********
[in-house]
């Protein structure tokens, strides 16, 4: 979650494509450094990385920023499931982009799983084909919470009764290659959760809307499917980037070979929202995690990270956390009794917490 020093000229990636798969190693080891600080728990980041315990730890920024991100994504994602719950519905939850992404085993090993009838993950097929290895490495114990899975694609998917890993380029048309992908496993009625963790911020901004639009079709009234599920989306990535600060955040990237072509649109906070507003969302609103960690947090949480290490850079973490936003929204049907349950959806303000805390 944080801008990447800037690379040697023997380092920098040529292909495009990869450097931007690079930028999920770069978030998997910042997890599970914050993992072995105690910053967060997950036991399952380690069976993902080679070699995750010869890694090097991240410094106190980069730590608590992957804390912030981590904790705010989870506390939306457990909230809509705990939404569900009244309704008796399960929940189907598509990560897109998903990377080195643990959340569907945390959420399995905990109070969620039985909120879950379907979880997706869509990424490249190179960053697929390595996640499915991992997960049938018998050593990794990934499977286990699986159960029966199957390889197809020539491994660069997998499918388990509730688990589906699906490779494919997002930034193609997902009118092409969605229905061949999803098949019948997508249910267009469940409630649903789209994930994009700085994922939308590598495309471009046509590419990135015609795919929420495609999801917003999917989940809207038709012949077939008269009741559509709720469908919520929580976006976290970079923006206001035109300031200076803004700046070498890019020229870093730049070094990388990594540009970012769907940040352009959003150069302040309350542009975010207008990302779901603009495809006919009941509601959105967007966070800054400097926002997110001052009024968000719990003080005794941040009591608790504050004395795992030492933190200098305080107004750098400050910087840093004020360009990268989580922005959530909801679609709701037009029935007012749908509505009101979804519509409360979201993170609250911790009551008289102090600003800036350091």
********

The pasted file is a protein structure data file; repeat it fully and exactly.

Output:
[in-house]
């Protein structure tokens, strides 16, 4: 979650494509450094990385920023499931982009799983084909919470009764290659959760809307499917980037070979929202995690990270956390009794917490 020093000229990636798969190693080891600080728990980041315990730890920024991100994504994602719950519905939850992404085993090993009838993950097929290895490495114990899975694609998917890993380029048309992908496993009625963790911020901004639009079709009234599920989306990535600060955040990237072509649109906070507003969302609103960690947090949480290490850079973490936003929204049907349950959806303000805390 944080801008990447800037690379040697023997380092920098040529292909495009990869450097931007690079930028999920770069978030998997910042997890599970914050993992072995105690910053967060997950036991399952380690069976993902080679070699995750010869890694090097991240410094106190980069730590608590992957804390912030981590904790705010989870506390939306457990909230809509705990939404569900009244309704008796399960929940189907598509990560897109998903990377080195643990959340569907945390959420399995905990109070969620039985909120879950379907979880997706869509990424490249190179960053697929390595996640499915991992997960049938018998050593990794990934499977286990699986159960029966199957390889197809020539491994660069997998499918388990509730688990589906699906490779494919997002930034193609997902009118092409969605229905061949999803098949019948997508249910267009469940409630649903789209994930994009700085994922939308590598495309471009046509590419990135015609795919929420495609999801917003999917989940809207038709012949077939008269009741559509709720469908919520929580976006976290970079923006206001035109300031200076803004700046070498890019020229870093730049070094990388990594540009970012769907940040352009959003150069302040309350542009975010207008990302779901603009495809006919009941509601959105967007966070800054400097926002997110001052009024968000719990003080005794941040009591608790504050004395795992030492933190200098305080107004750098400050910087840093004020360009990268989580922005959530909801679609709701037009029935007012749908509505009101979804519509409360979201993170609250911790009551008289102090600003800036350091």